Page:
RICHMOND, Va. (WRIC) — Virginia students are urging state lawmakers to improve mental health services, especially in schools. 

During a recent visit to the State Capitol with the advocacy group Virginia’s Youth in Action, Ishika Vij, a high school student in Loudoun County, and Heciel Nieves-Bonilla, a freshman at Virginia Commonwealth University, sounded the alarm about growing mental health needs.

“It definitely is a crisis,” Nieves-Bonilla said. “The real fact of it is that people don’t know where to go to get mental health assistance.”

Vij, 16, said she faced hurdles getting help with an eating disorder at school as a 12-year-old. For one thing, she claims it took roughly three weeks to get a 15-minute appointment. In addition, she said her case was later escalated after she told her counselor about suicidal thoughts.

“It takes a really long time in this backed-up system and I wasn’t in such an extreme crisis at the moment but imagine there was a student who was in that state and they didn’t know what to do. Maybe it would’ve been too late,” Vij said. 

A bill from Senator Jeremy McPike would tighten the state’s definition of “school counselor” and require that they spend most of their time providing direct services to students.

“We don’t need them diverted to substitute teaching, lunch duty and other things. It’s really dedicating that time to where the students need it,” McPike said. 

The bill would also expand the pool of people schools can hire as school counselors by allowing clinical psychologists to offer services with a temporary license while they obtain additional certification. It also directs the Board of Education to create a template that schools can use to partner with community mental health providers and streamline student referrals.

“We have to be more nimble. We know our kids are in crisis right now and this is an all-hands-on-deck moment,” McPike said.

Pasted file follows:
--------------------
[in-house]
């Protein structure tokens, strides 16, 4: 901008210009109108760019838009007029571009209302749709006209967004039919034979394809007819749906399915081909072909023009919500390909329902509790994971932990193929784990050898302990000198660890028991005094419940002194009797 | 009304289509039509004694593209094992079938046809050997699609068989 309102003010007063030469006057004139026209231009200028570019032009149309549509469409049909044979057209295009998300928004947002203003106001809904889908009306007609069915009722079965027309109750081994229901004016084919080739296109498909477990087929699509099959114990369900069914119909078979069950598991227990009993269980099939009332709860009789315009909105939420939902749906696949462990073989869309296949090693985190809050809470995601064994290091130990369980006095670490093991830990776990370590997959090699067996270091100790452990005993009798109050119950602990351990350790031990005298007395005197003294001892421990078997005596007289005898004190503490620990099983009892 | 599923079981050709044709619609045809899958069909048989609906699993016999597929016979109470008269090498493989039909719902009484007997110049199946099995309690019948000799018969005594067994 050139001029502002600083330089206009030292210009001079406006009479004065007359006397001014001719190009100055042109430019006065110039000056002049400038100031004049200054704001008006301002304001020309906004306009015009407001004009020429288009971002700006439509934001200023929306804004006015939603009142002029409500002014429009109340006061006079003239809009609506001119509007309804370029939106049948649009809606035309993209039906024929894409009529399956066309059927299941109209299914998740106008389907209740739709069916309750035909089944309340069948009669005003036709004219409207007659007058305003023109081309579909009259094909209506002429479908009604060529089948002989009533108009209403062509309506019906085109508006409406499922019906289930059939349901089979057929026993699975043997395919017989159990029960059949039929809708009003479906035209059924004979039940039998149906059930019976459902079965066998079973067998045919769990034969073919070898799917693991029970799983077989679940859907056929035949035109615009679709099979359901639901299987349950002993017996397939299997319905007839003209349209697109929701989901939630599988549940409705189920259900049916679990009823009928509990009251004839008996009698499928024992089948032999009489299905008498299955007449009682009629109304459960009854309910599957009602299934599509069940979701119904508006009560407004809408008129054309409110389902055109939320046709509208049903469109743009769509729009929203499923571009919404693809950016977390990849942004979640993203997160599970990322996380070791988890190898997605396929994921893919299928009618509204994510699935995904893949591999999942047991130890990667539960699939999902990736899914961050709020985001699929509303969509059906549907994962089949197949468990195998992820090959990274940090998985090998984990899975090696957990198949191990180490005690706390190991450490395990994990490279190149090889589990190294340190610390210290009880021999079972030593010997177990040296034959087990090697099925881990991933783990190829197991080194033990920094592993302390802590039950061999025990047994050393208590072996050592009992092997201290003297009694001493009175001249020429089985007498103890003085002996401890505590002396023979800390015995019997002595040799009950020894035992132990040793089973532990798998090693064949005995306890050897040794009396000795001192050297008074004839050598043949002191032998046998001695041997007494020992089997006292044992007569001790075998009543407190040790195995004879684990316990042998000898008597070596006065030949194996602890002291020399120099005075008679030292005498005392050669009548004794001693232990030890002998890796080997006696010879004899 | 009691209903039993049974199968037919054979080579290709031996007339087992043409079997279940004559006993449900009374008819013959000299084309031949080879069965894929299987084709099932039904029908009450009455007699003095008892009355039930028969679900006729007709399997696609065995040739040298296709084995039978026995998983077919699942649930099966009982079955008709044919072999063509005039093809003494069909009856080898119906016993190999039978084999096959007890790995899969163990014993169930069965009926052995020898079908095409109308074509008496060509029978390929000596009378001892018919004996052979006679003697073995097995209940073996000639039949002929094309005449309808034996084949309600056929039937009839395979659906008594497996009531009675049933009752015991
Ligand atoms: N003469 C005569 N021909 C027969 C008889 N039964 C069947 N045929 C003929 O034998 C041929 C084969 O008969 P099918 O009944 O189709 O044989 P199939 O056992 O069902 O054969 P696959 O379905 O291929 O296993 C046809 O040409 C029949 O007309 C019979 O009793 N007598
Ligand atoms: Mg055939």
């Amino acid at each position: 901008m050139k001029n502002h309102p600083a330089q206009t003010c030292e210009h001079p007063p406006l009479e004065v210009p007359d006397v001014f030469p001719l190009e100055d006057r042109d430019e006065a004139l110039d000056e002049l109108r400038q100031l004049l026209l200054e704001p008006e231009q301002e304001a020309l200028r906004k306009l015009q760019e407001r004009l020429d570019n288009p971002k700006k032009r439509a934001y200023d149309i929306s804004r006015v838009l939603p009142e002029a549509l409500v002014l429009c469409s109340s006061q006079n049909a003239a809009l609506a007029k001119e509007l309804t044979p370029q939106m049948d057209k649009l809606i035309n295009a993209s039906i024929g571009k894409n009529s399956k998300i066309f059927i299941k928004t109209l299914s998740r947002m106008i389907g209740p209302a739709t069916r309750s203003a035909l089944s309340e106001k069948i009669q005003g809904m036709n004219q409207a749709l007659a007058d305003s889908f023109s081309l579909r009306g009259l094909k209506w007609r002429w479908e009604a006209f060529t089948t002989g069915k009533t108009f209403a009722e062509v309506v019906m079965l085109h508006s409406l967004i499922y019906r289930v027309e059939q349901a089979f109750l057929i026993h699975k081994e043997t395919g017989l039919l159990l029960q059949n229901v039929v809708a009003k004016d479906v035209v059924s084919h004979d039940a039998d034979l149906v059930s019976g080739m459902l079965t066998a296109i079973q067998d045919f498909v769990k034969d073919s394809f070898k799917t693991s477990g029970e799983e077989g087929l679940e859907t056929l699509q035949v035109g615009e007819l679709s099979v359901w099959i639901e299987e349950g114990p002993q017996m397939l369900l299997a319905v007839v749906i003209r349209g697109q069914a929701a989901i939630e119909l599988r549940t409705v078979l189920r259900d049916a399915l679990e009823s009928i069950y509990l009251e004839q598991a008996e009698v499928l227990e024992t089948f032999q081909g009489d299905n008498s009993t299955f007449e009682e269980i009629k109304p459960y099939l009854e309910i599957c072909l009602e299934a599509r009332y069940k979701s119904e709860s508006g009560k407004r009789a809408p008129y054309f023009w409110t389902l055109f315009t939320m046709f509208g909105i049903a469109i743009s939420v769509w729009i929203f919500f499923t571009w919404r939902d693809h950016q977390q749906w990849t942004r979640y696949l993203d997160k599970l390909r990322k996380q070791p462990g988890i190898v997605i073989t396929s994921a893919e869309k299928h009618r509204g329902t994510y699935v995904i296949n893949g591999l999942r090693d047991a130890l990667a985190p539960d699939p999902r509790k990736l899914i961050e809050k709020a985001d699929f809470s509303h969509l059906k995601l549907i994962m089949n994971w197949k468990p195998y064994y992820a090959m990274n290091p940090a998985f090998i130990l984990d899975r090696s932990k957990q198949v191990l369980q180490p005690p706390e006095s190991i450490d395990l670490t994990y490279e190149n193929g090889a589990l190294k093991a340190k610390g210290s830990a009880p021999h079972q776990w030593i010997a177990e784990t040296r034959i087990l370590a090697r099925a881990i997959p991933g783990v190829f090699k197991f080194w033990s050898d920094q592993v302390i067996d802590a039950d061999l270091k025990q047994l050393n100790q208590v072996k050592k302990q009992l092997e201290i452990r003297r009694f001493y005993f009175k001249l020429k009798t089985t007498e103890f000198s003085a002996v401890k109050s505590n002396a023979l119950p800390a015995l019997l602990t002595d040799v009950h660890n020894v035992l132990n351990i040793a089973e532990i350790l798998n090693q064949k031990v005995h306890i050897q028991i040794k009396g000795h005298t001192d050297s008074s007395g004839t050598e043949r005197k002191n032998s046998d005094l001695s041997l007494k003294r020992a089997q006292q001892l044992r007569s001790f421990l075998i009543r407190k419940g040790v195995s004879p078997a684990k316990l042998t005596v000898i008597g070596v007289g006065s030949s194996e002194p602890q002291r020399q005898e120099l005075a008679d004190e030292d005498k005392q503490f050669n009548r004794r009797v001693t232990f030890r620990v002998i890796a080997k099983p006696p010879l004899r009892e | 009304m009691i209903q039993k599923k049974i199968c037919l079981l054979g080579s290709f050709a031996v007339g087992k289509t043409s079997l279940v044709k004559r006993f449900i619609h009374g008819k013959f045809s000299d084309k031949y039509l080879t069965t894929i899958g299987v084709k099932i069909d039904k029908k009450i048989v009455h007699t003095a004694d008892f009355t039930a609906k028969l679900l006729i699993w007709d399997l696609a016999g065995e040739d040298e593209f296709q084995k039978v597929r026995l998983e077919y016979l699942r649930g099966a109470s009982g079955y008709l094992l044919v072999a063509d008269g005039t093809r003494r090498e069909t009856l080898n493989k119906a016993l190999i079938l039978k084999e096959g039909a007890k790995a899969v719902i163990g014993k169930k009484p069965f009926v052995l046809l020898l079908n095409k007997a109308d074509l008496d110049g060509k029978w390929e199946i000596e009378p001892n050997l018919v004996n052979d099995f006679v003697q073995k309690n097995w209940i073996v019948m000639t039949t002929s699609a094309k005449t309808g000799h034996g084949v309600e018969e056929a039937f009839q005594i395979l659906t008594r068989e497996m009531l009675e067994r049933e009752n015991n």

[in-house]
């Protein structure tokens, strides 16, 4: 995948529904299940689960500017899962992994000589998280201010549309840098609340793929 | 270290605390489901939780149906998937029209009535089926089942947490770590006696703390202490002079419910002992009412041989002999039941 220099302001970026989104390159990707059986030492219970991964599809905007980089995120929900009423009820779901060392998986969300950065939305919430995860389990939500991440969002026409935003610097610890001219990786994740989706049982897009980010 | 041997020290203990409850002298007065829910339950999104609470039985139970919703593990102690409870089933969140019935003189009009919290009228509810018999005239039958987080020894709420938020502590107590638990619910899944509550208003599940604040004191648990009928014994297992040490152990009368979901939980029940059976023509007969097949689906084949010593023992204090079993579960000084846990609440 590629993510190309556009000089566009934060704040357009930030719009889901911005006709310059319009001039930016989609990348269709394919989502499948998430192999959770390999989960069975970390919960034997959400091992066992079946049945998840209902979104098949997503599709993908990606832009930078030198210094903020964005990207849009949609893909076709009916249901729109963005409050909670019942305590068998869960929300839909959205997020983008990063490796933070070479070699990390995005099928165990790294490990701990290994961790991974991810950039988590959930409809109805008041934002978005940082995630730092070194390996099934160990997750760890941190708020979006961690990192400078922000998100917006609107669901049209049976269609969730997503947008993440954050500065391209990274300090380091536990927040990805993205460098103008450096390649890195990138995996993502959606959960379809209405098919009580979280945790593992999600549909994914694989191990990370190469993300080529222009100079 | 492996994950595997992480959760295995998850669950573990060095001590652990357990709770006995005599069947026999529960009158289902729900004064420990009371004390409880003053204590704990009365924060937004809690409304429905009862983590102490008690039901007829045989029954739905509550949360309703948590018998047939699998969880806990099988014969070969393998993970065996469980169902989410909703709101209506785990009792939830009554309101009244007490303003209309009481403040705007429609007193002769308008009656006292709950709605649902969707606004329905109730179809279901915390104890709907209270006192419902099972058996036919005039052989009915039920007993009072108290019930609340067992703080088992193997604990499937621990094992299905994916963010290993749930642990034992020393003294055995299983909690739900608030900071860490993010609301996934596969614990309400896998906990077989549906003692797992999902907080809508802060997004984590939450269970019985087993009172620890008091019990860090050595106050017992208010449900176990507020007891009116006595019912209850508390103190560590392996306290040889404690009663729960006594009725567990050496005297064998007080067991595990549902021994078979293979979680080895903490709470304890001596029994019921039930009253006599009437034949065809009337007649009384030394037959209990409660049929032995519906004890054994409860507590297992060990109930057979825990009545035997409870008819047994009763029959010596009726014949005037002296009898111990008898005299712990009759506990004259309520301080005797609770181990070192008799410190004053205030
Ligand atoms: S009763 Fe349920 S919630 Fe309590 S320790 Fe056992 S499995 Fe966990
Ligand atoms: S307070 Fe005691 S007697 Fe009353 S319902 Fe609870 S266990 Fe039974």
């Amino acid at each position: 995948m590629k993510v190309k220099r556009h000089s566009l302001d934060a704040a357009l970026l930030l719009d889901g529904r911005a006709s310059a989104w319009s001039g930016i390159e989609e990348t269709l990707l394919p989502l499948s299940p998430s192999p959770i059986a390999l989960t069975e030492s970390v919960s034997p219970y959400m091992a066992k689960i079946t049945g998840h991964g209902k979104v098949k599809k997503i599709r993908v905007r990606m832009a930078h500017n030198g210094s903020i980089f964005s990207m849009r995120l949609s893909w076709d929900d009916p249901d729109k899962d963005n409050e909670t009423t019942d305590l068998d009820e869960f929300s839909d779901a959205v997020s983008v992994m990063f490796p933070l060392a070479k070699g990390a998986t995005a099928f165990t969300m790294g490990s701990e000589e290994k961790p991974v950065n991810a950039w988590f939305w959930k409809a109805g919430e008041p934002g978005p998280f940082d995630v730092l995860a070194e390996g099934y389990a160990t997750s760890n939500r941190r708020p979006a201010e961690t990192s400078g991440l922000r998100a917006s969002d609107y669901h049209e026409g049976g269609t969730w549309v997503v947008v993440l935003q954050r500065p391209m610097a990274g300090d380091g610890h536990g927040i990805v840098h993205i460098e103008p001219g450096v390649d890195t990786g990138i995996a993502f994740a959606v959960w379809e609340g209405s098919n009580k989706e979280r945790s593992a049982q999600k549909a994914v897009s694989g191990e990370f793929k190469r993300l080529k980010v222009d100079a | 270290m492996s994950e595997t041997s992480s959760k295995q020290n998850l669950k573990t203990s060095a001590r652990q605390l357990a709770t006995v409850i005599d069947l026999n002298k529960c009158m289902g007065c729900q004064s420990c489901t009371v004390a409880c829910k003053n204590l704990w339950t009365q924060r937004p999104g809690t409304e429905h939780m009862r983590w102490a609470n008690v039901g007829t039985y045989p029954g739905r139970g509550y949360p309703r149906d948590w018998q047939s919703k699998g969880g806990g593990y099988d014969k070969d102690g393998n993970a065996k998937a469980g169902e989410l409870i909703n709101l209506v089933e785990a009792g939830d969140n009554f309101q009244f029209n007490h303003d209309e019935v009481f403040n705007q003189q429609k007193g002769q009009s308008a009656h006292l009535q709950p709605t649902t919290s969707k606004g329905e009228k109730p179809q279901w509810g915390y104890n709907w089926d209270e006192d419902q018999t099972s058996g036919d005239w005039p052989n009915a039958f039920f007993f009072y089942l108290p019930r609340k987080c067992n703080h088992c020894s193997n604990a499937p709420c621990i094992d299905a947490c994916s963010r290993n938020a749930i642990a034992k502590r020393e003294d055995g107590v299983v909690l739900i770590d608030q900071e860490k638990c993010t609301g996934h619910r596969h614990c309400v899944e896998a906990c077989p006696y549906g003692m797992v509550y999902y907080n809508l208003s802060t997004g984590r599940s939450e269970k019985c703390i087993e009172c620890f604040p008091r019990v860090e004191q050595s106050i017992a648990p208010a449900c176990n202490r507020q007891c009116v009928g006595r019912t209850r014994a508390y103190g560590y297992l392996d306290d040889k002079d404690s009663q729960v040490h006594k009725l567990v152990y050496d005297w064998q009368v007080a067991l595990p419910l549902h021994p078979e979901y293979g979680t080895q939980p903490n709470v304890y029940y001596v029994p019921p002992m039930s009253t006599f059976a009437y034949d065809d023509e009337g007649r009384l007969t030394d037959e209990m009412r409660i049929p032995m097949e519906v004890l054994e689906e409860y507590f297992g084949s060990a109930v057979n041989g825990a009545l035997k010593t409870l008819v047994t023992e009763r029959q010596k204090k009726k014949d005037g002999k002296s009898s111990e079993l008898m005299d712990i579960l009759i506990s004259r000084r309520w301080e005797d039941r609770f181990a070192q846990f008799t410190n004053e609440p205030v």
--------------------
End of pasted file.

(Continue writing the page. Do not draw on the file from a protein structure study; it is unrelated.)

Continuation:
Another proposal from Senator Creigh Deeds would require annual trauma-informed care training for teachers. This would help educators recognize early warning signs and connect students with support services.

A budget amendment from Del. Schuyler VanValkenburg, who is also a public school teacher, proposes nearly $59 million to pay for the state’s share of hiring more school counselors. If approved, it would fund at least one counselor for every 250 students, down from the current ratio of 325 to one.  VanValkenburg said that’s the Board of Education’s recommended staffing level and it’s considered a national best practice.

“I think it was a missed opportunity by the Governor. We’re doing a lot of talking about school excellence and mental health. Counselors and support staff are vital for all of that,” VanValkenburg said.

Asked why Gov. Glenn Youngkin isn’t proposing direct funding to hire more school counselors, Virginia’s Secretary of Health and Human Service John Littel said his plan is intended to be carried out over three years and their first priority is expanding crisis infrastructure.

“There is a lot of agreement about all of the components of this. It is probably the most bipartisan thing going on in the Assembly today,” Littel said in a phone interview on Monday.

Littel said Youngkin’s plan to expand school-based mental health services has two main components. 

Youngkin is proposing an additional $15 million in flexible grants that school divisions can use in a variety of ways to best meet student mental health needs locally. It will build on a $2.5 million pilot program that launched last year.

“The governor told us anything that looks like it’s working, let’s do more of it,” Littel said. “So that’s not going to be system-wide, but it will create opportunities in several to a couple dozen school districts.”

Another $9 million seeks to expand tele-behavioral health services at state-funded institutions of higher education. Littel said the goal is to take pressure off of campus-based services so those slots can be used by students with the most severe conditions. 

“We think we might be able to take care of all the costs for that so they can use the funds that they have invested in it in other mental health services,” Littel said. 

As the General Assembly debates what proposals should stay in the final budget, Vij said lawmakers need to make student mental health a top priority. 

“We can only do so much. We can talk about it but it’s up to them to vote and make a change,” Vij said.